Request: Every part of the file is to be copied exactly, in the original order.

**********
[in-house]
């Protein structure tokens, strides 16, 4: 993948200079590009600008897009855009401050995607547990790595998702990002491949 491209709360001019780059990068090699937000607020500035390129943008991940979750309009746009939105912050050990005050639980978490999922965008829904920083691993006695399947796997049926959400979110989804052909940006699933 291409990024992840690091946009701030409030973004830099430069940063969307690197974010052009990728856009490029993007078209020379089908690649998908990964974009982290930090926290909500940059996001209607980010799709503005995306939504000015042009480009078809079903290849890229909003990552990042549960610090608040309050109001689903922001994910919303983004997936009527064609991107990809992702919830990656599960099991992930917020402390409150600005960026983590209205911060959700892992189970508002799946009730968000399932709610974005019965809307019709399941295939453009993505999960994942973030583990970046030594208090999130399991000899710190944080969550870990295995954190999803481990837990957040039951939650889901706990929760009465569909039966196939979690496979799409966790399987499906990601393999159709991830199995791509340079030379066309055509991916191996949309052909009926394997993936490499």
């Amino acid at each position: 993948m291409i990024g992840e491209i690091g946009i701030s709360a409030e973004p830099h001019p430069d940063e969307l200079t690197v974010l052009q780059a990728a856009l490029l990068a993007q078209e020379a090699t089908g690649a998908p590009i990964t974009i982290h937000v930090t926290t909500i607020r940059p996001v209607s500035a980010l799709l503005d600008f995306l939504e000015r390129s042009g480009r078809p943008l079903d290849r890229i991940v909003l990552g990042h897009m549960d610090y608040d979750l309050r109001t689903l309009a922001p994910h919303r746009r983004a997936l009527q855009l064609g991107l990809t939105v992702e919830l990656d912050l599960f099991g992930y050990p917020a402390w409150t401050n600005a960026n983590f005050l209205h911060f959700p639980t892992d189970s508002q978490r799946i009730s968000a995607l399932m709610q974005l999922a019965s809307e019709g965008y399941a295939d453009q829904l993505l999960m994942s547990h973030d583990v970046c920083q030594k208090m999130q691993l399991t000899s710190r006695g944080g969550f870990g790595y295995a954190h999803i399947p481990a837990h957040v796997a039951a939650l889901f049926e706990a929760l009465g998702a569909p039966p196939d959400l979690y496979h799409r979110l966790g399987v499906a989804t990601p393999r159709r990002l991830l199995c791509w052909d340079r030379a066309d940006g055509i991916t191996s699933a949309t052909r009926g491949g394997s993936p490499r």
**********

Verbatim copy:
[in-house]
């Protein structure tokens, strides 16, 4: 993948200079590009600008897009855009401050995607547990790595998702990002491949 491209709360001019780059990068090699937000607020500035390129943008991940979750309009746009939105912050050990005050639980978490999922965008829904920083691993006695399947796997049926959400979110989804052909940006699933 291409990024992840690091946009701030409030973004830099430069940063969307690197974010052009990728856009490029993007078209020379089908690649998908990964974009982290930090926290909500940059996001209607980010799709503005995306939504000015042009480009078809079903290849890229909003990552990042549960610090608040309050109001689903922001994910919303983004997936009527064609991107990809992702919830990656599960099991992930917020402390409150600005960026983590209205911060959700892992189970508002799946009730968000399932709610974005019965809307019709399941295939453009993505999960994942973030583990970046030594208090999130399991000899710190944080969550870990295995954190999803481990837990957040039951939650889901706990929760009465569909039966196939979690496979799409966790399987499906990601393999159709991830199995791509340079030379066309055509991916191996949309052909009926394997993936490499």
């Amino acid at each position: 993948m291409i990024g992840e491209i690091g946009i701030s709360a409030e973004p830099h001019p430069d940063e969307l200079t690197v974010l052009q780059a990728a856009l490029l990068a993007q078209e020379a090699t089908g690649a998908p590009i990964t974009i982290h937000v930090t926290t909500i607020r940059p996001v209607s500035a980010l799709l503005d600008f995306l939504e000015r390129s042009g480009r078809p943008l079903d290849r890229i991940v909003l990552g990042h897009m549960d610090y608040d979750l309050r109001t689903l309009a922001p994910h919303r746009r983004a997936l009527q855009l064609g991107l990809t939105v992702e919830l990656d912050l599960f099991g992930y050990p917020a402390w409150t401050n600005a960026n983590f005050l209205h911060f959700p639980t892992d189970s508002q978490r799946i009730s968000a995607l399932m709610q974005l999922a019965s809307e019709g965008y399941a295939d453009q829904l993505l999960m994942s547990h973030d583990v970046c920083q030594k208090m999130q691993l399991t000899s710190r006695g944080g969550f870990g790595y295995a954190h999803i399947p481990a837990h957040v796997a039951a939650l889901f049926e706990a929760l009465g998702a569909p039966p196939d959400l979690y496979h799409r979110l966790g399987v499906a989804t990601p393999r159709r990002l991830l199995c791509w052909d340079r030379a066309d940006g055509i991916t191996s699933a949309t052909r009926g491949g394997s993936p490499r």